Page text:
Winning arguments is not the same as winning souls. Very few, if any, have lost a quarrel and found themselves converted. But we all know the impulse deep down, when engaging with unbelief, to lash out in an effort to show ourselves right rather than win the unbeliever.
If we genuinely are willing to take our cues from the New Testament, rather than instinct, we might be surprised to find the way the apostles would have us to engage with our society. Paul points to kindness, patience, and gentle correction (2 Timothy 2:24–26), and Peter lays out the way of “gentleness and respect” and compelling hope.
In your hearts honor Christ the Lord as holy, always being prepared to make a defense to anyone who asks you for a reason for the hope that is in you; yet do it with gentleness and respect. (1 Peter 3:15)
Will they ask about our hope if our rhetoric is full of fear and at fever pitch?
Church Meets World
Don Carson has seen a lot come and go in the church and in the world.
Not just a world-class scholar of the New Testament, he’s been a keen observer of cultural upheaval and societal change for some five decades now. He laid bare the philosophical foundations in his impressive volume The Gagging of God: Christianity Confronts Pluralism and authored Christ and Culture Revisited as a steady guide for orienting Christians in a swiftly changing milieu.
Being cosmopolitan, in the best sense, has helped. He was born to British parents, raised in French Canada, has taught at the graduate and doctoral level for more than thirty years, and has traveled extensively, observing trends worldwide like few have.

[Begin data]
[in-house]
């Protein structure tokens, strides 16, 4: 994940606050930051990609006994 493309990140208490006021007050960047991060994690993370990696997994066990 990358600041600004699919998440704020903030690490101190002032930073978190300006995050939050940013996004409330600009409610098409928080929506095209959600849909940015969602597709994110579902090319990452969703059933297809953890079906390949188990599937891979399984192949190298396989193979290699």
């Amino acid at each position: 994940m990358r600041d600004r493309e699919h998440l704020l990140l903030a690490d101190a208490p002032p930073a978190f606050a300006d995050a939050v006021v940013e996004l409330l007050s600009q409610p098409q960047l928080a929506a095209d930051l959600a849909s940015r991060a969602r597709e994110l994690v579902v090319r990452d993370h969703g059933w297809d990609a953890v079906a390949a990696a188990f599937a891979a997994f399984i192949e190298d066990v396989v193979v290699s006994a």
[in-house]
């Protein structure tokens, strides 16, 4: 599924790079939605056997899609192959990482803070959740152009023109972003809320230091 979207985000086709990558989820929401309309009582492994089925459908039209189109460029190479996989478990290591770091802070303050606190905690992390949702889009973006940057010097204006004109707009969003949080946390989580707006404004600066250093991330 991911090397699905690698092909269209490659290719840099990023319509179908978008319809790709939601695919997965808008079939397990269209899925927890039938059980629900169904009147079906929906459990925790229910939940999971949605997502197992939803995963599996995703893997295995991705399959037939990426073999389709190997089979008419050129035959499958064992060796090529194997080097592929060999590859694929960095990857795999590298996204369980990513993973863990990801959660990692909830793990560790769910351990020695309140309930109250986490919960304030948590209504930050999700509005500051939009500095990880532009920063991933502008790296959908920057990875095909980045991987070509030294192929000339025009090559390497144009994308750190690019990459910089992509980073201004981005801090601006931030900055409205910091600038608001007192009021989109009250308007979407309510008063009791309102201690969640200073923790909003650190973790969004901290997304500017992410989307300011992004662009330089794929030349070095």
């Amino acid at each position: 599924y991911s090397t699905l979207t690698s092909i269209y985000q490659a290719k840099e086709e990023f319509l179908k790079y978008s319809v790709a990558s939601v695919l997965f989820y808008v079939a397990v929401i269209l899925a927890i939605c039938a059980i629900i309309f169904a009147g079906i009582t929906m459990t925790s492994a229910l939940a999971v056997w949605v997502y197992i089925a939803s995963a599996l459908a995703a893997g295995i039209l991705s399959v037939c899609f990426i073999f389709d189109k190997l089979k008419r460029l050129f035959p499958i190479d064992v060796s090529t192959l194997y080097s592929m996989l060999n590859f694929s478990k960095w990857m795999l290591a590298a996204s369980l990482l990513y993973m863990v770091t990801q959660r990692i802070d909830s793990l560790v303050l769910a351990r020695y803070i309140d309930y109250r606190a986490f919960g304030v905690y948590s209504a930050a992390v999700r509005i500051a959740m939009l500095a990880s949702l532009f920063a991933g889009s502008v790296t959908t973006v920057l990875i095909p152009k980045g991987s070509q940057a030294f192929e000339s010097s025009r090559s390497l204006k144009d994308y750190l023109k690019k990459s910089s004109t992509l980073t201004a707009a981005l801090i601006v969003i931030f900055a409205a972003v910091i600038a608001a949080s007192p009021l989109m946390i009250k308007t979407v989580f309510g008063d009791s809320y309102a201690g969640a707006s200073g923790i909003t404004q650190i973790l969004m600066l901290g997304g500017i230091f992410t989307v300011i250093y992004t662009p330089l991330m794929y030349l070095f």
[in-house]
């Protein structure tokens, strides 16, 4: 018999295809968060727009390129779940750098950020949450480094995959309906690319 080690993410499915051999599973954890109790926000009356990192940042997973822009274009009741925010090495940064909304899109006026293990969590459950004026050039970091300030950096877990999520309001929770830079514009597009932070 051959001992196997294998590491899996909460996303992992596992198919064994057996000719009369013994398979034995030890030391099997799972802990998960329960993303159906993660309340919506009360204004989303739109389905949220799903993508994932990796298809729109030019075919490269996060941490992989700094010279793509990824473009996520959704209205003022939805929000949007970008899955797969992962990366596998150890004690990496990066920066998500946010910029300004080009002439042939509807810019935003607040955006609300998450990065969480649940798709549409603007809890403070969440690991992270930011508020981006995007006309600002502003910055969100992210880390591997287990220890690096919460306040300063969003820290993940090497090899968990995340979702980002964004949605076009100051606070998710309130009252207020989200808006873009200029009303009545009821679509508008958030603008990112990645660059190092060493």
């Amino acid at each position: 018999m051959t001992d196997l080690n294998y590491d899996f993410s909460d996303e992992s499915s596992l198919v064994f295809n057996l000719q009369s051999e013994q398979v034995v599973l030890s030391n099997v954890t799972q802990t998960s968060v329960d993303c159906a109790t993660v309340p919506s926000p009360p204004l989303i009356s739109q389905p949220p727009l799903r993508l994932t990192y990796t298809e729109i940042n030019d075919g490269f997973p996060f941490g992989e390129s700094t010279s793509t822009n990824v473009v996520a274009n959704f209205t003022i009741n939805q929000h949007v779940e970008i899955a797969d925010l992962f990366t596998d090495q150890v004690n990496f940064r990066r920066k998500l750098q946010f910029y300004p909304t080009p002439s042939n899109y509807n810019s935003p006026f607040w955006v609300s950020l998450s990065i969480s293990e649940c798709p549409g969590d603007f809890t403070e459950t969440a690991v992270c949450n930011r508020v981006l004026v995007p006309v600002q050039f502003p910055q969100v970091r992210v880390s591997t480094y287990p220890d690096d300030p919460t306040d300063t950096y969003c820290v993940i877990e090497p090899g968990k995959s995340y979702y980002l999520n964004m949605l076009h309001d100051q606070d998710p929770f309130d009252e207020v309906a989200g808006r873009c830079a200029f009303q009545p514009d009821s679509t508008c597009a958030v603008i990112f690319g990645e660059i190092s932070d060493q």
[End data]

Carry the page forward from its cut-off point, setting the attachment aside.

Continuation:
“Winning arguments is not the same as winning souls.”
Recently I had the privilege of sitting down with Carson to ask about his sense on the state of the church in America today, and going forward.
You might wonder whether someone with his ecclesiological pedigree and breadth would dream nostalgically about the 1950s and join the fight to reclaim the golden era that seemed so much more conducive to Christianity. Carson, however, is much less worried about the broadening gap between church and society — and much more eager for Christians to learn to engage with humility and kindness.
We are all products of our age, in some degree, admits Carson, and in the days ahead, evangelicals desperately need to take their cues from Scripture, rather than engaging with society on its own terms, in its own tenor.
“What is first of all required is to take our cues on conduct and civility and tongue — what we say, what we think, where we’re going, what our values are, living in the light of eternity, living under the shadow of the cross — take all of that from Scripture, from the gospel, from Christ and subconsciously work toward being a counter culture, a different culture, one with an allegiance tied to the kingdom of God.”
Carson’s concern is that far too often we have let the surrounding culture define the rules and assumptions of our engagement. When shouted at, we are prone to respond with the natural human instinct to shout in return. We return shrillness with shrillness. But in our increasingly post-Christian society, we are in increasing need of being the kind of people who respond to a slap on one cheek by turning to the other and who respond to vitriol and venom with gentleness, perceptive questions, careful listening, and loving kindness.
We need to learn, in the words of the apostle Paul, “to show perfect courtesy toward all people” (Titus 3:2).